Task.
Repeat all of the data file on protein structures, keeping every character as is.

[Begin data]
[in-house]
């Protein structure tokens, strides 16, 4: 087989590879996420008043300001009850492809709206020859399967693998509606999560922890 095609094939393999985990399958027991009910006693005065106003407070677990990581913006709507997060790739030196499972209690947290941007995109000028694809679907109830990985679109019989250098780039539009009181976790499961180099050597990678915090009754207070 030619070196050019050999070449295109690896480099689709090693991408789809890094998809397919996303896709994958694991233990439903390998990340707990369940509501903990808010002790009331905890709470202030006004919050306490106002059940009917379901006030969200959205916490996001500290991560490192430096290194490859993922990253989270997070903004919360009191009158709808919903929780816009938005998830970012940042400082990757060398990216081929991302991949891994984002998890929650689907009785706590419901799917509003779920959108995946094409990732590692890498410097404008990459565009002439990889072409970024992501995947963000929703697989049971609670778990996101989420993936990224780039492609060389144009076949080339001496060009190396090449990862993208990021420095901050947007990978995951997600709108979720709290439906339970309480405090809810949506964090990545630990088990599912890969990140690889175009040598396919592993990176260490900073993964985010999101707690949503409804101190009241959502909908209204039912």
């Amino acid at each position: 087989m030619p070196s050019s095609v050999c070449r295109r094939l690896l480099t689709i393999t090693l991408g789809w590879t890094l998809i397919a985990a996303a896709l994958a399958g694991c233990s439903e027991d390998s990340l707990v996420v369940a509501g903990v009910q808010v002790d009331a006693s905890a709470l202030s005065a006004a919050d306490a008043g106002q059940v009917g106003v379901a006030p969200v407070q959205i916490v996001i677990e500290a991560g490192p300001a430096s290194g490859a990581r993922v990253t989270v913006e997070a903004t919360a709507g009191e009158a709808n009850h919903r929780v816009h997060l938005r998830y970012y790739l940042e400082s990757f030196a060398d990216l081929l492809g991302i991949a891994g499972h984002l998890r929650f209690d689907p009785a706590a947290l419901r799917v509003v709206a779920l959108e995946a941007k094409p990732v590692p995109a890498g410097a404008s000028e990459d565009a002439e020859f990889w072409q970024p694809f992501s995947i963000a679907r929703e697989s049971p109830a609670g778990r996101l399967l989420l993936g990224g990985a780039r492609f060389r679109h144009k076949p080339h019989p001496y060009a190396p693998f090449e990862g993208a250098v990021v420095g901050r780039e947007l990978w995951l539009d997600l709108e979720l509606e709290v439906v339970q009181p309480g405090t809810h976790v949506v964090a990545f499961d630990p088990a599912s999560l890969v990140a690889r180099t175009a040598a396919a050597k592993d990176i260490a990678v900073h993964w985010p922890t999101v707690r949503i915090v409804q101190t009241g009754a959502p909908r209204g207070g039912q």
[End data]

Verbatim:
[in-house]
């Protein structure tokens, strides 16, 4: 087989590879996420008043300001009850492809709206020859399967693998509606999560922890 095609094939393999985990399958027991009910006693005065106003407070677990990581913006709507997060790739030196499972209690947290941007995109000028694809679907109830990985679109019989250098780039539009009181976790499961180099050597990678915090009754207070 030619070196050019050999070449295109690896480099689709090693991408789809890094998809397919996303896709994958694991233990439903390998990340707990369940509501903990808010002790009331905890709470202030006004919050306490106002059940009917379901006030969200959205916490996001500290991560490192430096290194490859993922990253989270997070903004919360009191009158709808919903929780816009938005998830970012940042400082990757060398990216081929991302991949891994984002998890929650689907009785706590419901799917509003779920959108995946094409990732590692890498410097404008990459565009002439990889072409970024992501995947963000929703697989049971609670778990996101989420993936990224780039492609060389144009076949080339001496060009190396090449990862993208990021420095901050947007990978995951997600709108979720709290439906339970309480405090809810949506964090990545630990088990599912890969990140690889175009040598396919592993990176260490900073993964985010999101707690949503409804101190009241959502909908209204039912």
């Amino acid at each position: 087989m030619p070196s050019s095609v050999c070449r295109r094939l690896l480099t689709i393999t090693l991408g789809w590879t890094l998809i397919a985990a996303a896709l994958a399958g694991c233990s439903e027991d390998s990340l707990v996420v369940a509501g903990v009910q808010v002790d009331a006693s905890a709470l202030s005065a006004a919050d306490a008043g106002q059940v009917g106003v379901a006030p969200v407070q959205i916490v996001i677990e500290a991560g490192p300001a430096s290194g490859a990581r993922v990253t989270v913006e997070a903004t919360a709507g009191e009158a709808n009850h919903r929780v816009h997060l938005r998830y970012y790739l940042e400082s990757f030196a060398d990216l081929l492809g991302i991949a891994g499972h984002l998890r929650f209690d689907p009785a706590a947290l419901r799917v509003v709206a779920l959108e995946a941007k094409p990732v590692p995109a890498g410097a404008s000028e990459d565009a002439e020859f990889w072409q970024p694809f992501s995947i963000a679907r929703e697989s049971p109830a609670g778990r996101l399967l989420l993936g990224g990985a780039r492609f060389r679109h144009k076949p080339h019989p001496y060009a190396p693998f090449e990862g993208a250098v990021v420095g901050r780039e947007l990978w995951l539009d997600l709108e979720l509606e709290v439906v339970q009181p309480g405090t809810h976790v949506v964090a990545f499961d630990p088990a599912s999560l890969v990140a690889r180099t175009a040598a396919a050597k592993d990176i260490a990678v900073h993964w985010p922890t999101v707690r949503i915090v409804q101190t009241g009754a959502p909908r209204g207070g039912q």